Not every country is constrained by lack of money; but some clearly are. Ethiopia, where I live, is a case in point. Health spending per person is about $30 per person per year; and of that, the government spending is about $17 per person. With a committed Minister, the government has achieved an extraordinary amount with very little money, especially through the introduction of health extension workers, but they could clearly do so much more if they had more money to spend. Save the Children is absolutely right to call for long-term commitments of funding for health systems to enable governments to increase these basic health services.

Well done to Save the Children for starting this campaign: it is a global scandal that so many children die of easily preventable and treatable diseases. As Save the Children rightly says, we should mobilise funding for vaccines and improve the provision of long-term funding for health systems.

16 comments on “Born to shine”

  1. Owen – interesting piece, one nitpick even though I agree with your main point on the brain drain:

    “Why should they be denied the opportunity to make their own lives better, if that is what they choose to do?”

    Most, if not all of these people will have been trained in schools heavily subsidised by government/donor money, right? Surely it is then more reasonable to say, “No, you don’t get to get on the next flight to the UK, you have to work for us for X years first.”

    Or, given the massive rate of return African doctors can make on their degrees in the West, how about a tax on subsequent earnings for X years? If governments are paying for it, then they have the right to a return on that investment.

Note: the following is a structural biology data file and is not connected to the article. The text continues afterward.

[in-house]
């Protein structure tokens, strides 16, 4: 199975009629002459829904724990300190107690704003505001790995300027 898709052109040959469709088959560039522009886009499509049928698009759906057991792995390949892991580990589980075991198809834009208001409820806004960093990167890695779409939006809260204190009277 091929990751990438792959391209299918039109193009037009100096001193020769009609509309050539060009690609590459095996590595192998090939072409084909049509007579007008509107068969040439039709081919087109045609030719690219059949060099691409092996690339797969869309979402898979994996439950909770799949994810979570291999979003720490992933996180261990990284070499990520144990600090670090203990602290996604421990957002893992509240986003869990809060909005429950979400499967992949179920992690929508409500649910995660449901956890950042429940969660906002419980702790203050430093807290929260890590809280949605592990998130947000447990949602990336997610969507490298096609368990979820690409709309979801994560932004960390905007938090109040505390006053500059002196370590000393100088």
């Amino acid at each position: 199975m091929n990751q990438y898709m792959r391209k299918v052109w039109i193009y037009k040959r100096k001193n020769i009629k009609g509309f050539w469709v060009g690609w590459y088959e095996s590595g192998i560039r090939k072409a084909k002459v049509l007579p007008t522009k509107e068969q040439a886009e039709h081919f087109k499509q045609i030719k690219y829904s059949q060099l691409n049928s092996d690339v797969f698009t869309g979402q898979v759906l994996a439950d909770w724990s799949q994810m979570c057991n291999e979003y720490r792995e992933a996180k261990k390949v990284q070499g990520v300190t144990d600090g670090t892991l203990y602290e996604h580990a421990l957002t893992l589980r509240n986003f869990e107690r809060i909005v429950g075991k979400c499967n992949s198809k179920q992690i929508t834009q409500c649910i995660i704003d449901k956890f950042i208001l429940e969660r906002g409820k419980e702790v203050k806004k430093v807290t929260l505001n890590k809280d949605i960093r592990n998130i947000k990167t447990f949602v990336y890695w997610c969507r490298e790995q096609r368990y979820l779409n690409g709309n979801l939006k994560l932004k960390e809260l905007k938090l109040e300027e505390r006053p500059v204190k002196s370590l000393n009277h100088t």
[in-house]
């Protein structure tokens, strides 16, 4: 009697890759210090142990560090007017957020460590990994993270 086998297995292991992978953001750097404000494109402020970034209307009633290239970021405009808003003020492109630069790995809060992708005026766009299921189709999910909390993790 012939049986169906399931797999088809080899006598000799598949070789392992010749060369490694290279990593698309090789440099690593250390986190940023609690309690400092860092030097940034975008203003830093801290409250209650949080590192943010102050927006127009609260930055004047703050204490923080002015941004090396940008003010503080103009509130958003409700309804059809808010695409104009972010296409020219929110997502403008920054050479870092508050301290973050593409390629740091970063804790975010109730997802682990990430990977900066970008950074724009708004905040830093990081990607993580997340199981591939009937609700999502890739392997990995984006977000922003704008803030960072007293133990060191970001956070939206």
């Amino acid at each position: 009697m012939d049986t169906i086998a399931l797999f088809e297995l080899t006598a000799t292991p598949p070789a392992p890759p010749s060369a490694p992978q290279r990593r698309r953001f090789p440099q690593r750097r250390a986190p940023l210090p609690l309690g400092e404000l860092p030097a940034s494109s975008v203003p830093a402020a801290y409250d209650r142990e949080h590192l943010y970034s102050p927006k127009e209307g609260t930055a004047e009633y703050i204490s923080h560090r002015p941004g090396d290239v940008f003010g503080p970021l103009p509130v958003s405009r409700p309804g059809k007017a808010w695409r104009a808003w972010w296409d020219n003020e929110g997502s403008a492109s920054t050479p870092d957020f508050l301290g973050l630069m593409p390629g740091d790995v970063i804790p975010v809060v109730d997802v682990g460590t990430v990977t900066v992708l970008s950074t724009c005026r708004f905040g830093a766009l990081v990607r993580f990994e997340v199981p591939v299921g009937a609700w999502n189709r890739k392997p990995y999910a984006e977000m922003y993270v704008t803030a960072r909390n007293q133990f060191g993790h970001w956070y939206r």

1. Matt

      That seems to me primarily a matter between governments and their citizens. It does not justify rich countries blocking the advancement of African health professionals.

      Owen

  2. I do think mass communications could also really help, and for less money and less at risk of driving long-term dependency: have you seen the work of Development Media International? http://www.developmentmedia.net/success.html

    During my VSO time in Nigeria (2008-2010), I was surprised how many people didn’t boil water (even if they had the means) or would sell donated mosquito nets, or would prefer to use fields in built-up areas rather than toilets.

    When someone – any age – died, the explanation would usually be ‘they were sick’. The cause was rarely sought and therefore very little visibility of what it was and how it could be prevented.

    But virtually everyone listens to the radio.

  3. Owen great piece (as usual) and I would like to add to the arguement for allowing individuals always being allowed to make their lives better through migration – and not just within the health field.